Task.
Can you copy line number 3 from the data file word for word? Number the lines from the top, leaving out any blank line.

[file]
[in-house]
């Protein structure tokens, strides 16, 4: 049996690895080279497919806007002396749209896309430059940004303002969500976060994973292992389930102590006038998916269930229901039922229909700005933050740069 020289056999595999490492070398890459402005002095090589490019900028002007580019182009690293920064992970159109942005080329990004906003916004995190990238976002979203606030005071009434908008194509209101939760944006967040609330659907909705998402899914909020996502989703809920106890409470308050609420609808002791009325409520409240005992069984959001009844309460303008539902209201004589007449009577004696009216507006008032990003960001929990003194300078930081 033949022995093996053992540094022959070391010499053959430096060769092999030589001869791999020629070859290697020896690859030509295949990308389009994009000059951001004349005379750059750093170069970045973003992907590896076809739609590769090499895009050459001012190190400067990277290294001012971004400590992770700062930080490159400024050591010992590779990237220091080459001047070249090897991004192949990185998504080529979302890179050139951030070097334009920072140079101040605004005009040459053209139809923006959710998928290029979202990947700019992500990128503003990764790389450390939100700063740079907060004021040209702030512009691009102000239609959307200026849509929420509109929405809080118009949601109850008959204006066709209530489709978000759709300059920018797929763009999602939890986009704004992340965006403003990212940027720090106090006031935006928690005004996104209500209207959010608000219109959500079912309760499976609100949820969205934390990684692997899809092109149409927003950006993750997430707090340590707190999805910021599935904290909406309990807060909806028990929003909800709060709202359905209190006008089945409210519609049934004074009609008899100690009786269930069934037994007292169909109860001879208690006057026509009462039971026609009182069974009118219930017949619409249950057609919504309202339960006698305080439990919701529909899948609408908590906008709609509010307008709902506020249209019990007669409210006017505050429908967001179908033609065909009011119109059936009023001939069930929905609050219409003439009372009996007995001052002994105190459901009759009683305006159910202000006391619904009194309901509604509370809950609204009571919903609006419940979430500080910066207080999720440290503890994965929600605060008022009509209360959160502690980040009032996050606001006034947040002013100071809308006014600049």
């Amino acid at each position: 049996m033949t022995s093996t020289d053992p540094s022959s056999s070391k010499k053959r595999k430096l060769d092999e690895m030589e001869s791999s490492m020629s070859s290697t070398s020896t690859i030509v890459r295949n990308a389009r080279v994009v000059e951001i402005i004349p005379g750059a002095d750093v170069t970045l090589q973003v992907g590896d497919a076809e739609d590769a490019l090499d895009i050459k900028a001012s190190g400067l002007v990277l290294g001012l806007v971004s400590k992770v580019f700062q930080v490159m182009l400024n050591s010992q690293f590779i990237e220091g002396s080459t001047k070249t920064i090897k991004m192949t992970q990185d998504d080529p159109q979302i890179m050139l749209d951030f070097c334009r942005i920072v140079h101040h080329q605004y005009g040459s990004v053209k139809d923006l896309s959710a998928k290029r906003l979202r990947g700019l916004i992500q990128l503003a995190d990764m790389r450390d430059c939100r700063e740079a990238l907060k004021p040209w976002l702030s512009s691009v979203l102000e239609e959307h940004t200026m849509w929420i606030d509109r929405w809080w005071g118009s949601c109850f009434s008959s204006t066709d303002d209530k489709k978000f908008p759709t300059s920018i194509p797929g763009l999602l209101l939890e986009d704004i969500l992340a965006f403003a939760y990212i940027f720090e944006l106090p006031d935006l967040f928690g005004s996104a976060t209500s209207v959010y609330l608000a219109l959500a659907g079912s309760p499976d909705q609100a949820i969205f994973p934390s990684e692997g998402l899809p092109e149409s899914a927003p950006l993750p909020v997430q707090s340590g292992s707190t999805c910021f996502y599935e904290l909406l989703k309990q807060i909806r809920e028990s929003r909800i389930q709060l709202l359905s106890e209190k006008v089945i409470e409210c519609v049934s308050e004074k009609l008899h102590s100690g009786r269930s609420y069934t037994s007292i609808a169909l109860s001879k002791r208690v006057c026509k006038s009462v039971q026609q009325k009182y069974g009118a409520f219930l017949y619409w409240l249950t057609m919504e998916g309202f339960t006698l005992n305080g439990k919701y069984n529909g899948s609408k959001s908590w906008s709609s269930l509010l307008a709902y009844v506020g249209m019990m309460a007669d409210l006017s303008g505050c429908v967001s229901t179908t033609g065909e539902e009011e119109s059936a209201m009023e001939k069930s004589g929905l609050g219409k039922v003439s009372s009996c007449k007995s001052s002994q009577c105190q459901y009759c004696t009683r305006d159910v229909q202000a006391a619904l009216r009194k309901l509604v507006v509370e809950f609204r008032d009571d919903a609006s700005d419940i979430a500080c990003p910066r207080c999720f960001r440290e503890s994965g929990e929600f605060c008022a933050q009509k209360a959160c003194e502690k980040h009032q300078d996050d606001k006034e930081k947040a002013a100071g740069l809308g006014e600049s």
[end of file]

């Amino acid at each position: 049996m033949t022995s093996t020289d053992p540094s022959s056999s070391k010499k053959r595999k430096l060769d092999e690895m030589e001869s791999s490492m020629s070859s290697t070398s020896t690859i030509v890459r295949n990308a389009r080279v994009v000059e951001i402005i004349p005379g750059a002095d750093v170069t970045l090589q973003v992907g590896d497919a076809e739609d590769a490019l090499d895009i050459k900028a001012s190190g400067l002007v990277l290294g001012l806007v971004s400590k992770v580019f700062q930080v490159m182009l400024n050591s010992q690293f590779i990237e220091g002396s080459t001047k070249t920064i090897k991004m192949t992970q990185d998504d080529p159109q979302i890179m050139l749209d951030f070097c334009r942005i920072v140079h101040h080329q605004y005009g040459s990004v053209k139809d923006l896309s959710a998928k290029r906003l979202r990947g700019l916004i992500q990128l503003a995190d990764m790389r450390d430059c939100r700063e740079a990238l907060k004021p040209w976002l702030s512009s691009v979203l102000e239609e959307h940004t200026m849509w929420i606030d509109r929405w809080w005071g118009s949601c109850f009434s008959s204006t066709d303002d209530k489709k978000f908008p759709t300059s920018i194509p797929g763009l999602l209101l939890e986009d704004i969500l992340a965006f403003a939760y990212i940027f720090e944006l106090p006031d935006l967040f928690g005004s996104a976060t209500s209207v959010y609330l608000a219109l959500a659907g079912s309760p499976d909705q609100a949820i969205f994973p934390s990684e692997g998402l899809p092109e149409s899914a927003p950006l993750p909020v997430q707090s340590g292992s707190t999805c910021f996502y599935e904290l909406l989703k309990q807060i909806r809920e028990s929003r909800i389930q709060l709202l359905s106890e209190k006008v089945i409470e409210c519609v049934s308050e004074k009609l008899h102590s100690g009786r269930s609420y069934t037994s007292i609808a169909l109860s001879k002791r208690v006057c026509k006038s009462v039971q026609q009325k009182y069974g009118a409520f219930l017949y619409w409240l249950t057609m919504e998916g309202f339960t006698l005992n305080g439990k919701y069984n529909g899948s609408k959001s908590w906008s709609s269930l509010l307008a709902y009844v506020g249209m019990m309460a007669d409210l006017s303008g505050c429908v967001s229901t179908t033609g065909e539902e009011e119109s059936a209201m009023e001939k069930s004589g929905l609050g219409k039922v003439s009372s009996c007449k007995s001052s002994q009577c105190q459901y009759c004696t009683r305006d159910v229909q202000a006391a619904l009216r009194k309901l509604v507006v509370e809950f609204r008032d009571d919903a609006s700005d419940i979430a500080c990003p910066r207080c999720f960001r440290e503890s994965g929990e929600f605060c008022a933050q009509k209360a959160c003194e502690k980040h009032q300078d996050d606001k006034e930081k947040a002013a100071g740069l809308g006014e600049s």